A Jairam

Postgraduate Institute of Medical Education and Research, Chandīgarh, Union Territory of Chandigarh, India

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Publications (5)11.83 Total impact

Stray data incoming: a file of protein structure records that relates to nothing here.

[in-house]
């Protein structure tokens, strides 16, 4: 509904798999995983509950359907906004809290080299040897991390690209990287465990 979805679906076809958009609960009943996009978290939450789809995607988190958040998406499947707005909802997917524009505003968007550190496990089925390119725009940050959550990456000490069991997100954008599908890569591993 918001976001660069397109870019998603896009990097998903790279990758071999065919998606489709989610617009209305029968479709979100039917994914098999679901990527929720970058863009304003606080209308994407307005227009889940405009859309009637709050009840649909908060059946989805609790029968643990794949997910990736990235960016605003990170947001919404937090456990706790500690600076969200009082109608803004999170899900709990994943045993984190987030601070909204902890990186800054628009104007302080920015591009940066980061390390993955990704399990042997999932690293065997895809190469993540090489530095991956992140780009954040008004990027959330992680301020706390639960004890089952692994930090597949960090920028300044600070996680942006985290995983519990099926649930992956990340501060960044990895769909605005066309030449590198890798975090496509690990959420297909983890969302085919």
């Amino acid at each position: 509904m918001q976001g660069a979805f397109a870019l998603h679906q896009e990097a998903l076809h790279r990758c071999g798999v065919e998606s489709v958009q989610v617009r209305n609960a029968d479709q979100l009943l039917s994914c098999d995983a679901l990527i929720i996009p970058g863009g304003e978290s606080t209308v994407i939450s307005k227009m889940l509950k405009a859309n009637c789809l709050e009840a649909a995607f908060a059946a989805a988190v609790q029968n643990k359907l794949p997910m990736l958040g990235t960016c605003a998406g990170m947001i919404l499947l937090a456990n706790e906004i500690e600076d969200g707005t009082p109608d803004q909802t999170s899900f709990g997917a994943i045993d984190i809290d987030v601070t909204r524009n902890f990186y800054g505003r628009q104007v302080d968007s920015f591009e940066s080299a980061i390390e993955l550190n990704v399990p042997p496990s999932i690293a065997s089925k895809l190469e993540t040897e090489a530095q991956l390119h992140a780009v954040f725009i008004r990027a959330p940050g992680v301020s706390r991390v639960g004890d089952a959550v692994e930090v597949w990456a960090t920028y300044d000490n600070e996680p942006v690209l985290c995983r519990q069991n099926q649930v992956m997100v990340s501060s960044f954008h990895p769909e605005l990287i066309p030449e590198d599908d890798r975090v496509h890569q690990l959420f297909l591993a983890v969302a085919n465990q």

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    ABSTRACT: Uremia is a state of heightened inflammatory activation. This might have an impact on several parameters including anemia management. Inflammation interferes with iron utilization in chronic kidney disease through hepcidin. We studied the body iron stores, degree of inflammatory activation, and pro-hepcidin levels in newly diagnosed patients with end-stage renal disease (ESRD), and compared them with normal population. In addition to clinical examination and anthropometry, the levels of iron, ferritin, C-reactive protein, tumor necrosis factor alfa, interleukin-6, and prohepcidin were estimated. A total of 74 ESRD patients and 52 healthy controls were studied. The ESRD patients had a significantly lower estimated body fat percentage, muscle mass, and albumin; and higher transferrin saturation (TSAT) and raised serum ferritin. Inflammatory activation was evident in the ESRD group as shown by the significantly higher CRP, IL-6, and TNF-α levels. The pro-hepcidin levels were also increased in this group. Half of the ESRD patients had received parenteral iron before referral. Patients who had received intravenous iron showed higher iron, ferritin, and TSAT levels. These patients also showed more marked inflammatory activation, as shown by the significantly higher CRP, TNF-α, and IL-6 levels. We conclude that our ESRD patients showed marked inflammatory activation, which was more pronounced in patients who had received IV iron. High hepcidin levels could explain the functional iron deficiency. The cause of the relatively greater degree of inflammatory activation as well as the relationship with IV iron administration needs further studies.